As we noted, the U.S Social Security system has been sending millions of taxpayer dollars to former Nazis, including death-camp guards and members of the SS. Congress has responded with the No Social Security for Nazis Act. The Social Security Administration has also dished out some $30 million to at least 1,546 dead people, and carried on some of these payments to the dead for 20 years. But while enriching the dead and handing out money to Nazis, the system has been punishing American retirees for the crime of working.
Those who take Social Security at 62 get lower payments not likely to meet their needs. They can still work, but Social Security imposes an income limit of only $15,480. If retirees exceed that amount, the government reduces their benefits $1 for every $2 they earn, a tax of 50 percent. At full retirement age the government lets Social Security recipients earn $41,400, and docks the retirees $1 for every $3 dollars they earn, a tax of 33 percent. After the full retirement age the income limit disappears, but that does not help those who take Social Security at 62 and are trying to survive in a weak economy.
This federal poverty enforcement does not apply to all Americans. Those in the Federal Employees Retirement System (FERS) can retire at the age of 55, a full seven years earlier than Social Security allows. By all indications, they are not subject to income restrictions and the government even helps early federal retirees get more money through a secretive Special Retirement Supplement (SRS) “designed to help bridge the money gap for certain FERS who retire before age 62.” SRS “will supplement your missing Social Security income until you reach age 62.”
For privileged federal workers this is a Dream Act guaranteed to keep the ruling class far ahead of the masses. The double standards do not disturb the Obama administration, which shows no interest in the liberation of American retirees. Meanwhile, Congress is investigating weather Carolyn Colvin, President Obama’s nominee for Social Security boss, directed SS employees to withhold a report about a dysfunctional $300 million computer system for processing disability claims.
Last year, we featured the first of three fun videos put together by BankruptingAmerica, which was inspired by the television comedy The Office. Set in the Department of Every Bureaucratic Transaction (or D.E.B.T.), the videos provide a funny take on how the government’s bureaucrats cope with having to spend every cent they’ve been authorized to spend by law by the end of the federal government’s fiscal year, or else have to have their budget to spend cut in the next year.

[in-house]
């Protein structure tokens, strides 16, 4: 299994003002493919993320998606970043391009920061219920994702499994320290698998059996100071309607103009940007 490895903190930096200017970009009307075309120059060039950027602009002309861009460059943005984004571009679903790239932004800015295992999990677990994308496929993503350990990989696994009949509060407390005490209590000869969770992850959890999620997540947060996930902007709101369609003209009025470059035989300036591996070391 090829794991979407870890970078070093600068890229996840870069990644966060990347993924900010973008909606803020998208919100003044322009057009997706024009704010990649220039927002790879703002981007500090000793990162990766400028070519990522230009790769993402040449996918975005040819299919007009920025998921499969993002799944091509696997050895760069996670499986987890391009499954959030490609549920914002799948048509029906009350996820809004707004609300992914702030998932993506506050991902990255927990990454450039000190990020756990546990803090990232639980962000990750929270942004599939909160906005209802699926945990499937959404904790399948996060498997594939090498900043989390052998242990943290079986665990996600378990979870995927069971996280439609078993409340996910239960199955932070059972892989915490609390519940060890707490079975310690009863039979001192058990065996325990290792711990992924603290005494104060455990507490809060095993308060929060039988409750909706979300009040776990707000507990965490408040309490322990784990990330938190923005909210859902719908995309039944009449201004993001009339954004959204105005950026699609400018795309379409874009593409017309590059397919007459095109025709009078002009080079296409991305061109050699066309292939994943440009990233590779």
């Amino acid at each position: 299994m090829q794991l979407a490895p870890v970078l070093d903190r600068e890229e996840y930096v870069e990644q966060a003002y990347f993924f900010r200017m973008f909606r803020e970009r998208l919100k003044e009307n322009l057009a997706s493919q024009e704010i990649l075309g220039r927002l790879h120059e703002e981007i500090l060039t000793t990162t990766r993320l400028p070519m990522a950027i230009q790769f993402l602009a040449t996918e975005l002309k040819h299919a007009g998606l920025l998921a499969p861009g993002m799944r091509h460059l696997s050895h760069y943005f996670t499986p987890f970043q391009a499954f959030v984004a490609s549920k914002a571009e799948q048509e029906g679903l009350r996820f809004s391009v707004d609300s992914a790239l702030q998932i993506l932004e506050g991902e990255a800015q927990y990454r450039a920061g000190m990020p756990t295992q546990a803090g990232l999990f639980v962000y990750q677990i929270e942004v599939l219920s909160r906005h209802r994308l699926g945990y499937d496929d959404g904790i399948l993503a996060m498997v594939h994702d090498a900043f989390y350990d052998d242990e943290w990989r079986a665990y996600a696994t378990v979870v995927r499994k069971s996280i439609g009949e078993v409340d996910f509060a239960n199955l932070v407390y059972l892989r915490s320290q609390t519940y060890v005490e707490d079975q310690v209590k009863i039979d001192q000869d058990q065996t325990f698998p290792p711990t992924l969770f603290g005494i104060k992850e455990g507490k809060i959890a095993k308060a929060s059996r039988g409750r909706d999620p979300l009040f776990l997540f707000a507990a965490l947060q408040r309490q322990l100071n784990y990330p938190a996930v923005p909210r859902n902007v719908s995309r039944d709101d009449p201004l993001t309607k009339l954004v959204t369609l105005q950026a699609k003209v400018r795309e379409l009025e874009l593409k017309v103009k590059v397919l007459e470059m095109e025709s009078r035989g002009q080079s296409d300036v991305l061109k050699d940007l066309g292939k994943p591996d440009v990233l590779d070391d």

Since BankruptingAmerica was still rolling out their web series’ episodes when we introduced it last year, we thought it might be fun to group them all together, starting with revisiting the first episode. Enjoy!
If you think about it, these videos explain quite a lot about how the U.S. government really works....
Seldom does government waste, fraud, and abuse emerge in the kind of three-legged race Americans recently witnessed on C-SPAN as Obamacare architect Jonathan Gruber teamed with Centers for Medicare and Medicaid Services boss Marilyn Tavenner to enlighten congressional watchdogs on the subtleties of Obamacare.
In riveting testimony, Gruber confirmed that Obamacare was sold on a fraudulent basis, so the Congressional Budget Office would not score it as a tax. Gruber recast his statements about stupid and economically ignorant voters as glib comments intended to make himself look smarter. Federal and state governments had paid him millions of taxpayer dollars to fake out politicians and voters, but Gruber, an MIT economist, couldn’t recall the amount he had bagged from taxpayers, not even a ballpark figure. For the Obama administration, that was money well spent, but with Obamacare a complete bust, it all amounts to waste for the American public.
CMS boss Tavenner said it was a “mistake” to inflate the Obamacare numbers by including those on dental plans. She served up boilerplate ad copy to Obamacare acolytes but, like Gruber, she proved agnostic on critical points. She could not say, for example, how many federal workers had signed on. In the hearing, Wyoming Rep. Cynthia Lummis said she and her husband did sign up, but the system then told them they were not covered. Lummis’s husband then skipped a critical test and subsequently died of a heart attack. So Obamacare emerged as potentially fatal abuse, as well as institutionalized waste and fraud.
On many points the criticisms from the oversight committee were detailed and devastating. That is good for viewers but bad for an opaque administration whose media manipulations include the bullying of C-SPAN, as Sharyl Attkisson outlined in Stonewalled. The hearing also exposed ample government incompetence, but Obamacare holds no monopoly on that. As we noted, on Tavenner’s watch CMS has been paying out benefits to dead people.